I don’t like how the reporter used this phrase “And 7 in 10 cases involved young adults: Among those under age 20, two-thirds were female, while the opposite was true for those over 20. ”
Rise of STIs “especially alarming”, says Health Minister
It reinforces the mistaken believe that teenagers are responsible for most cases, where actually teens make up about 1/10 of cases only only. “Young adults” in health-speak, refer to the 20-40s, who are indeed the bulk of STI patients (7/10 cases) . (rough classification: below 20 children/adolescents, 20-40 young adults, 40-60 middle age, 60-80 young-elderly, 80 on old-elderly. Older adults in general refer to the post-50 or 60)
This mistaken belief that teens make up 7/10 cases fuels the public pressure for emphasizing abstinence FROM SEX in sex ed. Abstinence is possible perhaps for most teens, but once they get into their 20s and 30s, it borders on the ridiculous. But education is for LIFE , not for NOW
If people understood the situation, they’ll realise sex ed should be about how to have sex healthily, so that when they are post-20 adults and engaging, they can take care of themselves. Teens who are taught to not have any sex, and are not given enough info, will get to their 20s and 30s engaging in behaviors they believe are healthy, but are in fact not. (eg. using 2 layers of condoms are actually very dangerous, and not safer than just 1)
Singapore’s public health messages to the public focus on “Abstinence from CASUAL sex”, not “Abstinence” per se, (
) which is a far more practical advice we need to educate teens with.
Now this question is really posed to those who believe that
- humans , male and female, straight and glbtq, etc have inalienable human rights
- informed consent is important
- education/ decreasing ignorance or misinformation enables people to make better choices
- morality should not be legislated or imposed, but can be promoted
For those who believe teenagers should receive abstinence-only education, or that people with HIV deserve it, I’m not talking to you here, please come back another day.
Now, the question: Are there instances where it is more ethical to lie to the public than to tell the public the truth?
(I’m not referring to personal relationships eg. when you tell a dying relative there is hope because you don’t want him to go into despair, or you tell your best friend she’s beautiful to help her with her self-esteem)
This was the situation I was specifically pondering over:
There is a huge difference in societal attitudes towards HIV vs cervical cancer. HIV is many more times stigmatized compared to cervical cancer, even though both are STIs and primarily transmitted through sexual activity.
My hypothesis: Knowledge that cervical cancer is caused by the sexually transmitted virus HPV is much much lower than the knowledge that HIV is an STI (this has been shown true by research). This ignorance results in a much much lower stigmatization level for cervical cancer.
I believe that its because cervical cancer has always been “marketed” as a cancer, and people are asked to do PAP smears to detect and stop it early. Seldom is it “marketed” as an STI. In fact, looking through my old science text books, STI brochures and posters at the DSC clinic in Singapore, cervical cancer does not appear in big words.
The HPV virus as an STI is “marketed” by its less dangerous symptom : genital warts. And genital warts IS stigmatized.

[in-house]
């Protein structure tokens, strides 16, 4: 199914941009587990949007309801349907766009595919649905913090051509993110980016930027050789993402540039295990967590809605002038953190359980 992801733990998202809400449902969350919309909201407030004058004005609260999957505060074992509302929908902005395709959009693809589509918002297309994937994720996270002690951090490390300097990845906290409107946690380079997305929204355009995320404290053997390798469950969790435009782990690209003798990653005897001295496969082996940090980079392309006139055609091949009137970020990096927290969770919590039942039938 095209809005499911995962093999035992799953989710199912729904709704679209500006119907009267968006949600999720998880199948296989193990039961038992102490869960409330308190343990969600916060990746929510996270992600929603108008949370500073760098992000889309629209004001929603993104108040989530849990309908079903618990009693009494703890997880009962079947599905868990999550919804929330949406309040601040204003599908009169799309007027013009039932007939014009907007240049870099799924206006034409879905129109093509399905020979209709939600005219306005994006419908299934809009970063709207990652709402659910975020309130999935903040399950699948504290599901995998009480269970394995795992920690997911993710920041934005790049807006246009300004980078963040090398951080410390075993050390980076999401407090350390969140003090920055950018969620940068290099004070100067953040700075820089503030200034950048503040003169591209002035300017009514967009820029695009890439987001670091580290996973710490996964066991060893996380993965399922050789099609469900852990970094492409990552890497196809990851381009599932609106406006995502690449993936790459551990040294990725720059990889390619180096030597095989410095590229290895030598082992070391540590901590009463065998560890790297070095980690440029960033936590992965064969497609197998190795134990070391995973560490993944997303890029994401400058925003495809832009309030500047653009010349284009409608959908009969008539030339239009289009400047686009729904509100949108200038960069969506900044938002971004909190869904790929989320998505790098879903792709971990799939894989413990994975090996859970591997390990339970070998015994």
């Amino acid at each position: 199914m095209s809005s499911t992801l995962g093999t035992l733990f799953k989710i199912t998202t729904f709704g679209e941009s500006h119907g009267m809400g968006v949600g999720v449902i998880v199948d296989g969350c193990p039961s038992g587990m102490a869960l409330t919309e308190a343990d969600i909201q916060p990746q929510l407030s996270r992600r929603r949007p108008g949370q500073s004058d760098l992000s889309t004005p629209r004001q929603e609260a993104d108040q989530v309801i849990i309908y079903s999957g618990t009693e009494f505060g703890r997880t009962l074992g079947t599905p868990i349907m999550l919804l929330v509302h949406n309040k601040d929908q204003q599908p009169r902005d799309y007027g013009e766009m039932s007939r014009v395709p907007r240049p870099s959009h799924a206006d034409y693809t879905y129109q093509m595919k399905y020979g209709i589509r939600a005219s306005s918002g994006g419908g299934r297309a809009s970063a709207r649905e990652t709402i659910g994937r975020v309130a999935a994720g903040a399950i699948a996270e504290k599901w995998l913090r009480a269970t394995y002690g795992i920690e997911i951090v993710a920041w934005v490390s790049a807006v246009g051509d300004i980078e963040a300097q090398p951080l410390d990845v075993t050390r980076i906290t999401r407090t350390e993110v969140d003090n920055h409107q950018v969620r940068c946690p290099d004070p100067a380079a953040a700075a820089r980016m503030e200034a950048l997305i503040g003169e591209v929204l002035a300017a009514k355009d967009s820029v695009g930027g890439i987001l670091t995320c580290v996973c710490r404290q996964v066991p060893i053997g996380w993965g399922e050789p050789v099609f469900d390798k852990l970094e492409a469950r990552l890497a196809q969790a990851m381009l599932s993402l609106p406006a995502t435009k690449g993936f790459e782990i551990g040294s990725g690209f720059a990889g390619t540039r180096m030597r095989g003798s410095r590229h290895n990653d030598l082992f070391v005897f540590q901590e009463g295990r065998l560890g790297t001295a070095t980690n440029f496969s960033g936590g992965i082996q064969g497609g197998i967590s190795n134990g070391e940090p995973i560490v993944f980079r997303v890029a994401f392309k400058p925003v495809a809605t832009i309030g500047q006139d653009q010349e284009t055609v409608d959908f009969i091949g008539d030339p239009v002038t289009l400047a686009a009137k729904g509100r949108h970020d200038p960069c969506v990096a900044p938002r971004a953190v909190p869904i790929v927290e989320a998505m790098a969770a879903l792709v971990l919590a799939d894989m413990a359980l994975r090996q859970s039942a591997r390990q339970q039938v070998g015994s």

HIV is definitely “marketed” as an STI.
As a result of this ignorance, many more people are willing to discuss cervical cancers openly, and PAP smears can be advertised and encouraged openly.
It does not suffer from the similar backlash that HIV early detection suffers from. My dad has openly asked my mother and I to get the Cervical Cancer vaccine, but he will never think of asking either of us to do an HIV test………
This is where my dilemma comes in, and I’ll like to hear from other human rights supporters.
What is the ethical thing to do?
In this case, ignorance actually protects.
Should we then keep up this public ignorance?
Or should we educate people appropriately, risk stigmatizing cervical cancer, and driving people to hide their symptoms rather than seek help?
- Ad promoting papsmear to detect and treat cervical cancer early. Caption: power over cervical cancer.
Naturally, the next question would be this:
what if we “rebrand” HIV, along the lines of cervical cancer?
Let’s acknowlege that HIV image took off on a bad start and lets try to start with a clean new slate.
Let’s stop the name HV and AIDs, lets call it…… cancer of the immune system, or white blood cell cancer.
Let’s not say HIV test; let’s call it CD4 viability test or NAT(nucleic acid test) or something like that.
Let’s not say retriviral treatment, lets call it chemotherapy …..
Let’s start this from scratch , and do the marketing we’ve done with cervical cancer.
After all, the 2 aren’t so different.
Both spread through sex
Both lethal if not detected and treated early
Both with significant life-prolonging rates with optimal treatment when detected in the earliest stages
What do you think?
(i’m putting up 2 advertisements used in singapore for comparison and hope i don’t get sued for copyright. Look at the cervical cancer one : what if we used exactly the same thing, but changing all the cervical cancer labels for the new HIV labels? )
- Out of 3 pregnancies, 2 babies are born, 1 is aborted
- ¾ of women aborting babies are MARRIED — 1/3 are homemakers
- ½ of 10,000 STI cases per year – patients are between 20 – 30yrs, 1/3 – between 30-40yrs old, 5% amongst teens
- PAVe found in 2003 that out of 2,200 secondary and junior college students polled, 15 to 30 per cent had encountered family or dating violence.
Alot of women actually know if their husbands are fooling around outside and know if they are at risk for STIs (sexually transmitted infections). Doing something about it is something else altogether.
I’ll like to discuss 2 major points that were omitted by The Sunday Times when they published our(AWARE’s) letter (